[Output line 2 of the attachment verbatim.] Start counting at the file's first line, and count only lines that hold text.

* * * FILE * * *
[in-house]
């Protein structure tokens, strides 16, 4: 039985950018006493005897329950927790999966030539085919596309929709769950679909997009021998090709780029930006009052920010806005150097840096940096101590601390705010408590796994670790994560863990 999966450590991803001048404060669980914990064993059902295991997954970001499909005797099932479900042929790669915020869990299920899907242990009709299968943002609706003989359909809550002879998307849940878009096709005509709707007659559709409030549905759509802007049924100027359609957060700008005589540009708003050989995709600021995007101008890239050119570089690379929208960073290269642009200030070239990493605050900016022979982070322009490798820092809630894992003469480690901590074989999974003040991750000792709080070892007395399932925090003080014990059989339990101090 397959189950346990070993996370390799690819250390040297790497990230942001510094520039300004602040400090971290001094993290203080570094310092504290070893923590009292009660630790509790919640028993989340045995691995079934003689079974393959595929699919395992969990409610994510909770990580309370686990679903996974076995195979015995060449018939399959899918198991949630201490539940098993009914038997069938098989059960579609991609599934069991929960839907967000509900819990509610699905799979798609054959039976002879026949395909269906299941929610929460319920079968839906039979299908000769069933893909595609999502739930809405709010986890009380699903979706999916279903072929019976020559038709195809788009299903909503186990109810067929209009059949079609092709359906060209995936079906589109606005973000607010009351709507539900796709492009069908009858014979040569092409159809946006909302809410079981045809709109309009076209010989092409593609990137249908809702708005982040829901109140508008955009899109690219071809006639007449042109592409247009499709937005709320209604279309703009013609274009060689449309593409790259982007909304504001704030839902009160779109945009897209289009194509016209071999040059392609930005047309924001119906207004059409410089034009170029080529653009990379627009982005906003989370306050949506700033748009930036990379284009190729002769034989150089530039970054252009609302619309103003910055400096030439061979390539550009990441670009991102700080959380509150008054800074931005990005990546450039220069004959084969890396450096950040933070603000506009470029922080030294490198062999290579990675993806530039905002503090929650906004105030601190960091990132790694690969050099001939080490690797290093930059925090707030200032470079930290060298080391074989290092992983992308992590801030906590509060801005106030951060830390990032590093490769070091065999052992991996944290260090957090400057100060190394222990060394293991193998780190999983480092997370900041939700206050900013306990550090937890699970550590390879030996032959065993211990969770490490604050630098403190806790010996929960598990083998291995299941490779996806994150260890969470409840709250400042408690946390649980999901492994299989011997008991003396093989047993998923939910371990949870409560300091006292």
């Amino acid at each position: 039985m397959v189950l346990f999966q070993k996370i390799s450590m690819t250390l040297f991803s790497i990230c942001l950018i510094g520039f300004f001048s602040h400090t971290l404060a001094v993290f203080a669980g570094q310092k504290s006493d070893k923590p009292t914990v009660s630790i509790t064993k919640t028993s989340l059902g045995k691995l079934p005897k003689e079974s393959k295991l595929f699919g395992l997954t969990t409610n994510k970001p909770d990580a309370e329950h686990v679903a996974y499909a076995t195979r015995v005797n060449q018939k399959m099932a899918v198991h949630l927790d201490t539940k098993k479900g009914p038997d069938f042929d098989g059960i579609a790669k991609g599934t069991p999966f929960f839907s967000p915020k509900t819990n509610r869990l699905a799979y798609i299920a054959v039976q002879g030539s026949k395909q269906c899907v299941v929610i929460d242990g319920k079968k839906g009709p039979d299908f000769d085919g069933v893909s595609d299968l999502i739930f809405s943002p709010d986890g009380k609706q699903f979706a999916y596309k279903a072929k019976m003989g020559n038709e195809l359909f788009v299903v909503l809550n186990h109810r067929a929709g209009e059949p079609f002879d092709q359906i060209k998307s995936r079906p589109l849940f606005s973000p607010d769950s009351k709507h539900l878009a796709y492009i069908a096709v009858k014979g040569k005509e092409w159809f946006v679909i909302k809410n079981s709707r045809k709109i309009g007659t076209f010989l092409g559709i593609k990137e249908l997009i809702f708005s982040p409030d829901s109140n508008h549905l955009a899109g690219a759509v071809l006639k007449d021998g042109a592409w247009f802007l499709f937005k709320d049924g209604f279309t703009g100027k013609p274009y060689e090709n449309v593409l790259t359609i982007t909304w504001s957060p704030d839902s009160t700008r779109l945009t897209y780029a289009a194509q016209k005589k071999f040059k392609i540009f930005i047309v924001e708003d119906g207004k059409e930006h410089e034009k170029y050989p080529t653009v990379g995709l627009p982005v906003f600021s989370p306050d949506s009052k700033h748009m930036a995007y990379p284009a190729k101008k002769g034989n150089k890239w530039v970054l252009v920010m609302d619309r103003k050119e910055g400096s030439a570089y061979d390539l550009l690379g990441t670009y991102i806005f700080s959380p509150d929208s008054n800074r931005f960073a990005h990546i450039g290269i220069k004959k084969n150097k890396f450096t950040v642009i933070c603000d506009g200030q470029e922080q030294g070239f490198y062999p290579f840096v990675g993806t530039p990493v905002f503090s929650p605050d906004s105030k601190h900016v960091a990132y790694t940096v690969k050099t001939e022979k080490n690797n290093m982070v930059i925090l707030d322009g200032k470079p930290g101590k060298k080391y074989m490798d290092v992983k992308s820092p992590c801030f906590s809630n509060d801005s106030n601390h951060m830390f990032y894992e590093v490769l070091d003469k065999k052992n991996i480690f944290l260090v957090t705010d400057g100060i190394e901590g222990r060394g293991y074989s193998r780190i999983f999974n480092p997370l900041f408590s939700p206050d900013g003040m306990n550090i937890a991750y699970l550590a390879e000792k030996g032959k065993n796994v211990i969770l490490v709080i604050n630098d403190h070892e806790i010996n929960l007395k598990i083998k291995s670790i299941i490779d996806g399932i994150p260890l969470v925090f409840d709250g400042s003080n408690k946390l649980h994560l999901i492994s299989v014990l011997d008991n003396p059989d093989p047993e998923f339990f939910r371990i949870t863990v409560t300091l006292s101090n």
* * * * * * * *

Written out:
């Protein structure tokens, strides 16, 4: 039985950018006493005897329950927790999966030539085919596309929709769950679909997009021998090709780029930006009052920010806005150097840096940096101590601390705010408590796994670790994560863990 999966450590991803001048404060669980914990064993059902295991997954970001499909005797099932479900042929790669915020869990299920899907242990009709299968943002609706003989359909809550002879998307849940878009096709005509709707007659559709409030549905759509802007049924100027359609957060700008005589540009708003050989995709600021995007101008890239050119570089690379929208960073290269642009200030070239990493605050900016022979982070322009490798820092809630894992003469480690901590074989999974003040991750000792709080070892007395399932925090003080014990059989339990101090 397959189950346990070993996370390799690819250390040297790497990230942001510094520039300004602040400090971290001094993290203080570094310092504290070893923590009292009660630790509790919640028993989340045995691995079934003689079974393959595929699919395992969990409610994510909770990580309370686990679903996974076995195979015995060449018939399959899918198991949630201490539940098993009914038997069938098989059960579609991609599934069991929960839907967000509900819990509610699905799979798609054959039976002879026949395909269906299941929610929460319920079968839906039979299908000769069933893909595609999502739930809405709010986890009380699903979706999916279903072929019976020559038709195809788009299903909503186990109810067929209009059949079609092709359906060209995936079906589109606005973000607010009351709507539900796709492009069908009858014979040569092409159809946006909302809410079981045809709109309009076209010989092409593609990137249908809702708005982040829901109140508008955009899109690219071809006639007449042109592409247009499709937005709320209604279309703009013609274009060689449309593409790259982007909304504001704030839902009160779109945009897209289009194509016209071999040059392609930005047309924001119906207004059409410089034009170029080529653009990379627009982005906003989370306050949506700033748009930036990379284009190729002769034989150089530039970054252009609302619309103003910055400096030439061979390539550009990441670009991102700080959380509150008054800074931005990005990546450039220069004959084969890396450096950040933070603000506009470029922080030294490198062999290579990675993806530039905002503090929650906004105030601190960091990132790694690969050099001939080490690797290093930059925090707030200032470079930290060298080391074989290092992983992308992590801030906590509060801005106030951060830390990032590093490769070091065999052992991996944290260090957090400057100060190394222990060394293991193998780190999983480092997370900041939700206050900013306990550090937890699970550590390879030996032959065993211990969770490490604050630098403190806790010996929960598990083998291995299941490779996806994150260890969470409840709250400042408690946390649980999901492994299989011997008991003396093989047993998923939910371990949870409560300091006292």